If you are looking to make peoples lives better and more productive they need to start with something. Across the spectrum this is a pretty well-established idea. Take a look at what Bernie Sander’s has based his platform on. As much as I hate to say it, even the Koch Brothers are creating education (granted with a large helping of their rugged individualism ideology). Creating educational opportunities and economic incentives is essentially teaching a man/woman to fish rather than dropping off a fish each day at their front door. If they have the knowledge, the tools, and some resources to start that’s really all anyone wants. Everyone wants a decent standard of living with some self respect.

So where do you draw the line between greed and security? That’s a hard question to answer. In fact, I don’t think there really is a line. I think that they are both part of the same human quality of self preservation. The conversation shouldn’t be about how much money should you make, it’s about how you live. It’s about how you are affecting the lives of others. It is making sure that you have enough food on the table and that your neighbor does too. I’m sure that can sound pretty socialist, or liberal, or communist, or however you’d like to go about it. What I mean by that though is that cooperation and group interest wins out over rugged individualism and competition. After all, anger, inequality, and revolution doesn’t happen in a bubble.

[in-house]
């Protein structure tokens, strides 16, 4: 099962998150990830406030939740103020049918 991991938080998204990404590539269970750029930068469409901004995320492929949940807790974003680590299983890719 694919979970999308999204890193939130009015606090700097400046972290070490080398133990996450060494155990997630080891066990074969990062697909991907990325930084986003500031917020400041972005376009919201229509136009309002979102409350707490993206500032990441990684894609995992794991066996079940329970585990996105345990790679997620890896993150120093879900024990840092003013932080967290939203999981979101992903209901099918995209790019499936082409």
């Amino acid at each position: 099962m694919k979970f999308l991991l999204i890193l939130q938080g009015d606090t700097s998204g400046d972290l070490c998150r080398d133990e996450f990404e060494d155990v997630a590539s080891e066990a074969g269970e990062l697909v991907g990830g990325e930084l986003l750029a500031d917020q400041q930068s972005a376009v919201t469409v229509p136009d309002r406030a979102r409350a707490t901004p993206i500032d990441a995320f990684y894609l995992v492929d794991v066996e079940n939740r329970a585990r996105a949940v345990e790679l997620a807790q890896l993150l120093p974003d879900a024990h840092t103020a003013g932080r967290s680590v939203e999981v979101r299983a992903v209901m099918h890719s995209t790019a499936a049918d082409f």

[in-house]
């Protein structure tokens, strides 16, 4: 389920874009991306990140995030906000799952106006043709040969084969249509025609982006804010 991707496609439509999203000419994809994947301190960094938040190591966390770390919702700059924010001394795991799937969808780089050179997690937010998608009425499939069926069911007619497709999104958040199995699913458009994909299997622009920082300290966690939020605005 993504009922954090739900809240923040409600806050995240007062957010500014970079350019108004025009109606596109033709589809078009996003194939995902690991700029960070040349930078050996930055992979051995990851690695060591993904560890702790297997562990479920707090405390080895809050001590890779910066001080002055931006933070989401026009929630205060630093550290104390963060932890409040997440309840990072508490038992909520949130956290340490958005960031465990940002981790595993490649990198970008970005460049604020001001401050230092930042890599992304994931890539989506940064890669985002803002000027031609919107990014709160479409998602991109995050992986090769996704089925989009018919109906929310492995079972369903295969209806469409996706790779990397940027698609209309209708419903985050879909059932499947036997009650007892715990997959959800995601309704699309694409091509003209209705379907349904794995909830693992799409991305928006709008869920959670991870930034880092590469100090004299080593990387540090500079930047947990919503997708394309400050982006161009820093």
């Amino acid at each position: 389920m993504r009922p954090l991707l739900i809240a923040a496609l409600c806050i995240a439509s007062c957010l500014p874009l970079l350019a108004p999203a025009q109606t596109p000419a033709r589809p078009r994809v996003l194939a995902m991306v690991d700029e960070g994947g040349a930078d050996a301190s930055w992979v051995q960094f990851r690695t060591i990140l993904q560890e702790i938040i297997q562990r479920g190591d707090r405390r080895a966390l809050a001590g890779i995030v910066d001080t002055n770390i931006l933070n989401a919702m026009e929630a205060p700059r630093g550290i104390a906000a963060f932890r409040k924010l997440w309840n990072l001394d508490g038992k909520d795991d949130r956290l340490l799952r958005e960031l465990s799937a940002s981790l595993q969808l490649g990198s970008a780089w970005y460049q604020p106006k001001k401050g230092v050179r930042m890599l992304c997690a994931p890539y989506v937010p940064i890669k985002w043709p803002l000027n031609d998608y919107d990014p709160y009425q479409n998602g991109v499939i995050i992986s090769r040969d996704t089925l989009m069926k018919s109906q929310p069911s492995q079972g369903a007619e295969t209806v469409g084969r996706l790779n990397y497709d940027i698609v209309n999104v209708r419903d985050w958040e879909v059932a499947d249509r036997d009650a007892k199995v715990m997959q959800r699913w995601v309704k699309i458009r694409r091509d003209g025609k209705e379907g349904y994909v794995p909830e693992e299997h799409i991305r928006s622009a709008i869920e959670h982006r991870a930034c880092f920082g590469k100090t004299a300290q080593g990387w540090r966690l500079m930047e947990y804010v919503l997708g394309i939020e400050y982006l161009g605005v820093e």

Money won’t create success, the freedom to make it will. –Nelson Mandela


White Privilege

If you are white you’ve got privilege. It’s just that simple. There are no if’s, and’s, or but’s to it. But that doesn’t mean you’re a racist or that you’re dressed in a white hood carrying a flaming torch screaming for the rebirth of the Third Reich. It’s how you keep yourself aware of that privilege that is critical.

I’m a white male and I’ve got a lot of privilege. I’ve got certain systemic and cultural advantages over others. When I turn in job applications I get higher stats of success. When I’m walking down the street I’m less likely to get stopped by a police officer. When I go in to a restaurant the staff will automatically address me as the head of the group. I can get a cab every time. My small loan application will have a higher chance for approval.